Post-op treatment of anterior cruciate ligament tears

The clinic receives a visit from a 9-year-old spayed female working line German Shepherd with a 7/9 body condition following anterior cruciate ligament tear surgery and subsequent removal of one of the pins that could be uncomfortable for the patient due to an intra-articular position.

The medical history shows a mixed diet of kibble and BARF. Two months since the surgery, the patient continues to present 5/5 limping of the rear right leg with no improvement. A bone biopsy is performed with no significant findings and anti-inflammatory drugs are taken for a long period of time.

Clinical situation of the patient

A left-shifted centre of gravity is observed while at rest during the functional assessment and the patient presents limited capacity to flex the right knee in the seated position. When walking, the patient presents 5/5 limping of the rear right leg (Video: Lola first session), as well as increased lumbosacral movement on the vertical plane.

An increased surface temperature can be felt when touching the right knee, with noticeable atrophy of the leg and hypertrophy of the contralateral limb. Upon specific muscular palpation, significant atrophy of the affected limb is observed, hypertrophy of the contralateral extremity, paravertebral muscle pain at the lumbar level, pain in the left iliopsoas, an overloaded thoracic trapezius and both triceps.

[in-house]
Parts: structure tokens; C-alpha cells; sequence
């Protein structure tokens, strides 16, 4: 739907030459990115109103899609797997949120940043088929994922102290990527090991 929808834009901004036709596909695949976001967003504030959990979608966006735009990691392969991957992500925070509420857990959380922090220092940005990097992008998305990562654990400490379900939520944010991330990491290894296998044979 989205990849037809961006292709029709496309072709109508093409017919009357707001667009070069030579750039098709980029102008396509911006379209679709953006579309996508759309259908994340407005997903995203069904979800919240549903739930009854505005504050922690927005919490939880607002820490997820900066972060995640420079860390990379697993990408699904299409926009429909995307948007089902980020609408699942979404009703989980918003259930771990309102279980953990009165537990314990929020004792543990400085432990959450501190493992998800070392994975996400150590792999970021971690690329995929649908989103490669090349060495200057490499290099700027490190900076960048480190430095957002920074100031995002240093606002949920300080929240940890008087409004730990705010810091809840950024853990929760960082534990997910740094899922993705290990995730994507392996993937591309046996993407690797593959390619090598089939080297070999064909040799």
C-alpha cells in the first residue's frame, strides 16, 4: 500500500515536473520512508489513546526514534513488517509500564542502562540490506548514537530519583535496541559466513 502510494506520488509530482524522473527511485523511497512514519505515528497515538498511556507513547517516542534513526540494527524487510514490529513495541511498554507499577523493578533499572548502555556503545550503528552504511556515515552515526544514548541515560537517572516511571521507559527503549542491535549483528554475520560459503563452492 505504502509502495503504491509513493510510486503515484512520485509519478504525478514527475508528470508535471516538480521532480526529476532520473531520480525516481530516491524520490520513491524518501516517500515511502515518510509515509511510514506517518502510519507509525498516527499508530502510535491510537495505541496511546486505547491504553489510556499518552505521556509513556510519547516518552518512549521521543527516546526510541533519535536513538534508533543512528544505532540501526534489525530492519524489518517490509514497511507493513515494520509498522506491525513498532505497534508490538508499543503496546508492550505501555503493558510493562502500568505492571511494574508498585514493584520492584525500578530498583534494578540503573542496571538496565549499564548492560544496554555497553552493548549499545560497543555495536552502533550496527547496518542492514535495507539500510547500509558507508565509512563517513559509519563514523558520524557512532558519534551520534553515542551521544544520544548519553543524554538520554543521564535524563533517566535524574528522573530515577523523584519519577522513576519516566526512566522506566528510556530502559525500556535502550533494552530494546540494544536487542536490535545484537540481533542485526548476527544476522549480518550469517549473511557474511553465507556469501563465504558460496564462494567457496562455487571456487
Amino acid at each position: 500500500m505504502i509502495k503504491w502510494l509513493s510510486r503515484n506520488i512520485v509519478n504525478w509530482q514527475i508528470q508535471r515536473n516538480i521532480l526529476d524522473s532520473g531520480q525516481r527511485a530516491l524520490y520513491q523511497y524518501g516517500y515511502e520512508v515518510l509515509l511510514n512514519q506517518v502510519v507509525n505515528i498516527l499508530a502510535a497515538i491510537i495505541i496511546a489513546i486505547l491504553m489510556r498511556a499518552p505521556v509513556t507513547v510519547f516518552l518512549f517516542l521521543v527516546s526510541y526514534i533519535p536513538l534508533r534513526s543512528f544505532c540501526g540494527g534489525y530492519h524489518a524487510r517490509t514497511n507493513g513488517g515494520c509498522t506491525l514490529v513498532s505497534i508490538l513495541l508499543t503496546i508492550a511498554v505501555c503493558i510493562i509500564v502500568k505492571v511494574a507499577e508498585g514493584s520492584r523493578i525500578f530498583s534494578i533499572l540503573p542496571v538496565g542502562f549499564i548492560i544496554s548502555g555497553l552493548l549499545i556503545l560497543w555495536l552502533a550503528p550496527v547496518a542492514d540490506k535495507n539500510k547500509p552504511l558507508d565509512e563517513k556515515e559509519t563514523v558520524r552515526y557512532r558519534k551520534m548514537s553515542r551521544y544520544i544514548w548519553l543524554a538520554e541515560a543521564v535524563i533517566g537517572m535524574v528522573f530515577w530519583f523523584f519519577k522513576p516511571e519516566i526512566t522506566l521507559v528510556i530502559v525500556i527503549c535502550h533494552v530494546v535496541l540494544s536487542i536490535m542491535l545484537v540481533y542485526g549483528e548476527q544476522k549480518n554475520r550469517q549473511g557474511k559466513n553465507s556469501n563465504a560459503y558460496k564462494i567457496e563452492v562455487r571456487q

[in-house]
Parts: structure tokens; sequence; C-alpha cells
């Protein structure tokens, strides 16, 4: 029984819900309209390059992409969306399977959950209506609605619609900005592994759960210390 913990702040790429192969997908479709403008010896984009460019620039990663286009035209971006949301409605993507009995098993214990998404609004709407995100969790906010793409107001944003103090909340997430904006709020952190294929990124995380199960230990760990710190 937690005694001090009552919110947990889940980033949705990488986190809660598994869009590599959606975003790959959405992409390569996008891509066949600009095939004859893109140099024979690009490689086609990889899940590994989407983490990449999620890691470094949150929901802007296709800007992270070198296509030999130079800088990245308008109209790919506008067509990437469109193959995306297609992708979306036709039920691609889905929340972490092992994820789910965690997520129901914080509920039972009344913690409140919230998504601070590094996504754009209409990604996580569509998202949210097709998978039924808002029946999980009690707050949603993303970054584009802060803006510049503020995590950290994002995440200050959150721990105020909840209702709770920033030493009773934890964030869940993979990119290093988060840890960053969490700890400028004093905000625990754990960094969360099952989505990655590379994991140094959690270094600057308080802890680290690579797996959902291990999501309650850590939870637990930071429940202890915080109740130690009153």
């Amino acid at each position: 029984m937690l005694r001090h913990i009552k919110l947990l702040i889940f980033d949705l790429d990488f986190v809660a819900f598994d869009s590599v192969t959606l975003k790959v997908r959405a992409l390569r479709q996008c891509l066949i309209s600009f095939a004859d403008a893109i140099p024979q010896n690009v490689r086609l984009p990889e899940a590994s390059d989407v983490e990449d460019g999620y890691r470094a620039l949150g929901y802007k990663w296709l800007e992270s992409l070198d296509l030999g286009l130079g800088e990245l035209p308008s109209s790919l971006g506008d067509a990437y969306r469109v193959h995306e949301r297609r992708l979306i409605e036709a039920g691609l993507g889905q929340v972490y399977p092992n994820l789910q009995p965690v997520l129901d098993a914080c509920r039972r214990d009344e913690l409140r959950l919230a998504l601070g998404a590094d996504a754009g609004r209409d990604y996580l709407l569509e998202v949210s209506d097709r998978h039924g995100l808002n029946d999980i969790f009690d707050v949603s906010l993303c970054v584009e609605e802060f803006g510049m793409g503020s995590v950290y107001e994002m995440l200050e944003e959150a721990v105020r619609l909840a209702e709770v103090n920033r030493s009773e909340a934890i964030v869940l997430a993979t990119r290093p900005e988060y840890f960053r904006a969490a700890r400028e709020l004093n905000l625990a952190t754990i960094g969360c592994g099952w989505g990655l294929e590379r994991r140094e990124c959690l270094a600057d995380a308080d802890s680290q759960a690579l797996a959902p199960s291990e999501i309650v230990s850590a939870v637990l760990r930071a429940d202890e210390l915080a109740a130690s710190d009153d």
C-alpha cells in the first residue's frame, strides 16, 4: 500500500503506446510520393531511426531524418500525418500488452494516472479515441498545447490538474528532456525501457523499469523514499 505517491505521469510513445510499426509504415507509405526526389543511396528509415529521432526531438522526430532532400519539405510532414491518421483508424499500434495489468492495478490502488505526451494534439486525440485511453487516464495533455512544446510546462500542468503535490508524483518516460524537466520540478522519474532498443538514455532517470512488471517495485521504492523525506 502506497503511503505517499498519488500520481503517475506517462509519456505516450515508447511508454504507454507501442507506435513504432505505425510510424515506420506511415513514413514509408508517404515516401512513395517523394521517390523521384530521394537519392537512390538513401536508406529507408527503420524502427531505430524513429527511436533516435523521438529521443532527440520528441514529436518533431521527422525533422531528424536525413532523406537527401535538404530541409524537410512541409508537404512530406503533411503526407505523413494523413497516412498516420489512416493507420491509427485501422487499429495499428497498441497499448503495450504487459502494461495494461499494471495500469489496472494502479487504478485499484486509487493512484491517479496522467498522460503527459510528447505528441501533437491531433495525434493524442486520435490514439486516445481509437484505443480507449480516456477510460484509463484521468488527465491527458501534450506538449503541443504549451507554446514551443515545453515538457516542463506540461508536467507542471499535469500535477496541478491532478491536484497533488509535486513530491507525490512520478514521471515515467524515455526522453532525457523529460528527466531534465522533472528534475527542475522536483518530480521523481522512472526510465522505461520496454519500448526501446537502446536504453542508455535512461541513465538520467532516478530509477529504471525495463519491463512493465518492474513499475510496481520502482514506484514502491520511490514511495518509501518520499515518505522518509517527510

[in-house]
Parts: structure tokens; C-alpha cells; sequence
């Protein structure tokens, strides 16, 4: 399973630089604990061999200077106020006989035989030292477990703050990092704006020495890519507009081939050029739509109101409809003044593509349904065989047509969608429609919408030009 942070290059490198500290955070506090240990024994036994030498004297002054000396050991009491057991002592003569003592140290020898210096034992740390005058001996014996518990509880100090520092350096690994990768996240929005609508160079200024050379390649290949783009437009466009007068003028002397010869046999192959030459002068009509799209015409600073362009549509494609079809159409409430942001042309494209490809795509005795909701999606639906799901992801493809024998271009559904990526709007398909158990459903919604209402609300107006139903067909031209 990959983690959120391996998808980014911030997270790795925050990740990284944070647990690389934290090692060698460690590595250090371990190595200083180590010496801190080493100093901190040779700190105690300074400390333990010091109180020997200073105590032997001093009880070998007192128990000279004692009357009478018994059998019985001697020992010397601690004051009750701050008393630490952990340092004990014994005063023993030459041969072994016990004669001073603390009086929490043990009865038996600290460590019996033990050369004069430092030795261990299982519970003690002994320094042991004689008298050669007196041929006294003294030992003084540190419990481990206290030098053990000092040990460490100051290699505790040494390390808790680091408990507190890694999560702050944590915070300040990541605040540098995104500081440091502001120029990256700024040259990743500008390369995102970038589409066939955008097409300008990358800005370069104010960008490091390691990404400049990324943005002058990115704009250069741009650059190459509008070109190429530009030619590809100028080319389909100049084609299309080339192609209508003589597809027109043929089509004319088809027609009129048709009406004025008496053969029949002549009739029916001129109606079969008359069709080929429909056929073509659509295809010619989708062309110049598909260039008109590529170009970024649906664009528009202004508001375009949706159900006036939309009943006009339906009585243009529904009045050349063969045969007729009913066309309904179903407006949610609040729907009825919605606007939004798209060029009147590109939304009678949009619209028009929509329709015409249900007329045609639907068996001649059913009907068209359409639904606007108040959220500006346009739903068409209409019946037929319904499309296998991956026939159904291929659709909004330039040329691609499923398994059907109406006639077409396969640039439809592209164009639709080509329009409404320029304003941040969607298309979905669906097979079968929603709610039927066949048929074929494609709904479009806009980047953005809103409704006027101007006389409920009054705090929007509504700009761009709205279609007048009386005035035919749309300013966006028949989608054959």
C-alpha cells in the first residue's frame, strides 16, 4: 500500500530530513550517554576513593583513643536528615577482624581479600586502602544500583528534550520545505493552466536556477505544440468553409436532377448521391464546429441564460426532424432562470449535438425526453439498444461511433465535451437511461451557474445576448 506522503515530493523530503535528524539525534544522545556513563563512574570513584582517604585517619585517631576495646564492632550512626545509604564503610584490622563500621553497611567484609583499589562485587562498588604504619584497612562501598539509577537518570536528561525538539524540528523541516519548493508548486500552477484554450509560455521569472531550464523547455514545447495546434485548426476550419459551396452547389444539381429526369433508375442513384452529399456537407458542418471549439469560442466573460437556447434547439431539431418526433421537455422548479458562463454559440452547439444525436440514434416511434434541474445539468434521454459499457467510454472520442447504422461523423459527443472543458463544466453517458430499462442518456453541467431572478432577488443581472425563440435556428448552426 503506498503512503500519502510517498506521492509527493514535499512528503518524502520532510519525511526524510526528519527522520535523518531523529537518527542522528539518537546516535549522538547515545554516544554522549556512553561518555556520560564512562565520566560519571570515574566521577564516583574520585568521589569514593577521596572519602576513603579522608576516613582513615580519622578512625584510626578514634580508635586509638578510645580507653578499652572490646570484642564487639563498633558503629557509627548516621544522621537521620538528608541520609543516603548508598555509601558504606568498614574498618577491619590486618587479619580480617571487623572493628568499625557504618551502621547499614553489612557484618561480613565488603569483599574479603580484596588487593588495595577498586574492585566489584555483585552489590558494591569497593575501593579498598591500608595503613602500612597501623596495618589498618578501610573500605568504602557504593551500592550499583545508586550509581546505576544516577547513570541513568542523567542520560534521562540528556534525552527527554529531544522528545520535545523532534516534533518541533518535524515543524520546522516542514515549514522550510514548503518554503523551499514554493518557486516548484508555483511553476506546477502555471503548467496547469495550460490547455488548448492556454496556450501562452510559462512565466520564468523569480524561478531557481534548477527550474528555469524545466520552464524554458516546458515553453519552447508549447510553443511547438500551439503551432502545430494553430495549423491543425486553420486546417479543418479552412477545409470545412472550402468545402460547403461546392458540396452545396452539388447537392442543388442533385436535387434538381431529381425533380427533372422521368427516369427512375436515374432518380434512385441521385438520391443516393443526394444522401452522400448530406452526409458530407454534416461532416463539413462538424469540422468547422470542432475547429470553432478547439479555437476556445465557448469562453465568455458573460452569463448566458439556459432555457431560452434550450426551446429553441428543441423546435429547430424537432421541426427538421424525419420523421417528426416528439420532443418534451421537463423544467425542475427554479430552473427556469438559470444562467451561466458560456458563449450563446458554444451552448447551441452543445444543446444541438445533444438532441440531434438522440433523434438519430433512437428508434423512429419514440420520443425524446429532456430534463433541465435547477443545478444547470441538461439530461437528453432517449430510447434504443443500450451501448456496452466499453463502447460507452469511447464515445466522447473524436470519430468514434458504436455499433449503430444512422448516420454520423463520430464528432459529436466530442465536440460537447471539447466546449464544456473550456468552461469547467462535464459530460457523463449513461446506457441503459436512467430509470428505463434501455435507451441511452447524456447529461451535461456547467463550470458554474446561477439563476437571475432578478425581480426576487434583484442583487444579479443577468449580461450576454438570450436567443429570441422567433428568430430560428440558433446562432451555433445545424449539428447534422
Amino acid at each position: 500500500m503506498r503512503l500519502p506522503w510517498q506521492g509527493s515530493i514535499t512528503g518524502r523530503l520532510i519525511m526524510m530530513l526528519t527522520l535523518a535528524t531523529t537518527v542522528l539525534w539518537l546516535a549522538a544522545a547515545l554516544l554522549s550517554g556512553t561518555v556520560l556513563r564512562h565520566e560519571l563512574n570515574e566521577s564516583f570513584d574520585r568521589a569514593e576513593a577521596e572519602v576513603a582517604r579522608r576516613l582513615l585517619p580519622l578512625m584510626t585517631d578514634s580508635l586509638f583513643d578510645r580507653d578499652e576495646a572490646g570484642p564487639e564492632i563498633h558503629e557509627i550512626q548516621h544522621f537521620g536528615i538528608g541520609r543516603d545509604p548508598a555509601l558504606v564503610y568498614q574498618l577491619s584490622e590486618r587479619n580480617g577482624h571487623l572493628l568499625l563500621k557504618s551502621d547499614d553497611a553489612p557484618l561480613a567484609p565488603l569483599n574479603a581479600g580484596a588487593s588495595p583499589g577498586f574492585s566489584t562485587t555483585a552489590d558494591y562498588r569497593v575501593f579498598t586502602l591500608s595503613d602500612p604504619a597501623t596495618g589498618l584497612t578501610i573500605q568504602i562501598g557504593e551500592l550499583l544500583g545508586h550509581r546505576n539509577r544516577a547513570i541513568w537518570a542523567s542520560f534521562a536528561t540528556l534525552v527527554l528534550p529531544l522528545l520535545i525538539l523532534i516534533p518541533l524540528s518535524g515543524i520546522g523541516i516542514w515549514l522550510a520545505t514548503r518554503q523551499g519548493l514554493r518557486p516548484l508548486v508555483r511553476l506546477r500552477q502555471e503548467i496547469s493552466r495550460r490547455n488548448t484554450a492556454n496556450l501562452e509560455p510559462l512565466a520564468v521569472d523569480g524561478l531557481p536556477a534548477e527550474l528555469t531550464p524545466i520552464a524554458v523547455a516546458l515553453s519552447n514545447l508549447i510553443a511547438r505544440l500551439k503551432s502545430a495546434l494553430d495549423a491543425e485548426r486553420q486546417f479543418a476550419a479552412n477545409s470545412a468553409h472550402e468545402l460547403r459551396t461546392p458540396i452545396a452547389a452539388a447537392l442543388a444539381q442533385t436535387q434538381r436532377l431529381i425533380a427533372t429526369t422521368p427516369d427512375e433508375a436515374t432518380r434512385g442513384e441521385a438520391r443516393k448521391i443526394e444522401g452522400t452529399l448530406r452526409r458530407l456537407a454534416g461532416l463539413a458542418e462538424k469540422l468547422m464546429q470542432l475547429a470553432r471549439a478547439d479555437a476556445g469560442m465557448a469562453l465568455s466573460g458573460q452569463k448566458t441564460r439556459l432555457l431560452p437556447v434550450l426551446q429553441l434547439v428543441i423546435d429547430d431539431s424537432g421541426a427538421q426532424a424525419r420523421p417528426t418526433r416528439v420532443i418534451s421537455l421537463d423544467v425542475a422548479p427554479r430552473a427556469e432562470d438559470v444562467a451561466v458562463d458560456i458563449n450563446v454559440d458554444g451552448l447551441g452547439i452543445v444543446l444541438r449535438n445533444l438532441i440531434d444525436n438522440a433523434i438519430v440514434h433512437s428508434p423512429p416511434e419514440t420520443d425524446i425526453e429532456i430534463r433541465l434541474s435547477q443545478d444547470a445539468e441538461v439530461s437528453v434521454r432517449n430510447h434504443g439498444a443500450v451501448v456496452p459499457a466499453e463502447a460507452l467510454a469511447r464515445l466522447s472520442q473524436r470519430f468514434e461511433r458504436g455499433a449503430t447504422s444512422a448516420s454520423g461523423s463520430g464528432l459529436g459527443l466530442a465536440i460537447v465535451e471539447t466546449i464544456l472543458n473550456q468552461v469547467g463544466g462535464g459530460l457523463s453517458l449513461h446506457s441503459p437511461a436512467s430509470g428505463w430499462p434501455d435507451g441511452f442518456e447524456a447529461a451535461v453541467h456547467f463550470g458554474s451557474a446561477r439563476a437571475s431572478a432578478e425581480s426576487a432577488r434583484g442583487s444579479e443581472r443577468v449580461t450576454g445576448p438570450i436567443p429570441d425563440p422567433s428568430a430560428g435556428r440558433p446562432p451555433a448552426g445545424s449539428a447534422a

Upon specific articular palpation, the patient presents limited flex in the right knee with pain to the touch in the patellar ligament, as well as crepitation.

Crepitation in both carpi, with thickening in the phalanges and crepitation. All other joints feel normal to the touch.

A decision is taken to treat the inflammation with laser, initially the affected knee with the inflammation protocol adapted to suit the area of this patient. Given the handling difficulty, the scanner hand tool is used in non-contact mode and the scanning technique. Treatment is applied twice per week. Controlled activity and diet is also recommended during this first session.

Improvements during laser therapy sessions

At the start of the second session, the patient presents less discomfort upon manipulation so the scanner hand tool is replaced with the massage hand tool in contact mode, maintaining the scanning technique.

At the start of the third session, the patient presents with 3/5 limping – a significant improvement. The same application mode and technique are maintained but the knee protocol is added in order to also treat the contralateral knee and prevent possible injury.

At the fourth session, a decision is made to combine laser therapy with hydrotherapy and massages for the overloads presented by the patient. The same treatment mode and technique continue to be used. The hips are also treated using the massage hand tool. The inflammation protocol is removed from the right knee, maintaining the knee protocol.

The dose is increased to +25% over the course of sessions on the right knee.

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Conclusion of postsurgical treatments

At the eleventh session, the patient presents with 1/5 limping. Upon palpation, the patient presents a clear improvement in knee flex, the centre of gravity has improved (albeit not perfect) and general wellbeing has improved.

Hence, laser therapy was useful in this case for treating a two-month limp stemming from anterior cruciate ligament tear surgery. 

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